This event brings together two contemporary activist-artists whose multimedia and multifaceted work demonstrates the best that social justice media making can embody: Mónica Enríquez-Enríquez, a Queer Latin@, Columbian-American video artist with a long history of work in the community arts movement, and Aishah Shahidah Simmons, an award-winning African-American feminist lesbian independent documentary filmmaker, television and radio producer, published writer, international lecturer, and activist.

These two vibrant artist-activists will discuss the importance of media production for marginalized communities, examining how marginalized communities have and can mobilize media making tools in the service of social justice. Each speaker will also discuss their own media making practices as well as tactics for using media to fight violences of capitalism, racism, homophobia, transphobia, misogyny, sexual assault, and the prison industrial complex.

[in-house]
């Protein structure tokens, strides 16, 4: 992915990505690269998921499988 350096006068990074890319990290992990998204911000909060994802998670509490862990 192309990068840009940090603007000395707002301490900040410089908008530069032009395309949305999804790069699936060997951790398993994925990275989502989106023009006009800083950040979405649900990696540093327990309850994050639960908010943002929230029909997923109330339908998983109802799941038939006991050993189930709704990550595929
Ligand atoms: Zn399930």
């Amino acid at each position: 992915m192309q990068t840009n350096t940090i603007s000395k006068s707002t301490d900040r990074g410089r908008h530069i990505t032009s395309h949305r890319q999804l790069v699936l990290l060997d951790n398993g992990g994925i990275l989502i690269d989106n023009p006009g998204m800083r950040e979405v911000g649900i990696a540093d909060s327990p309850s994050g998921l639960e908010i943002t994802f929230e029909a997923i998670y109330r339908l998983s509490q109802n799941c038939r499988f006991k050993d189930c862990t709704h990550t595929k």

Enríquez-Enríquez has made a number of award-winning multimedia video installations including Un/binding Desires, Escrito, Intimate Margins, and Reclaiming Spaces, and Simmons is the director of the award-winning film NO!: The Rape Documentary.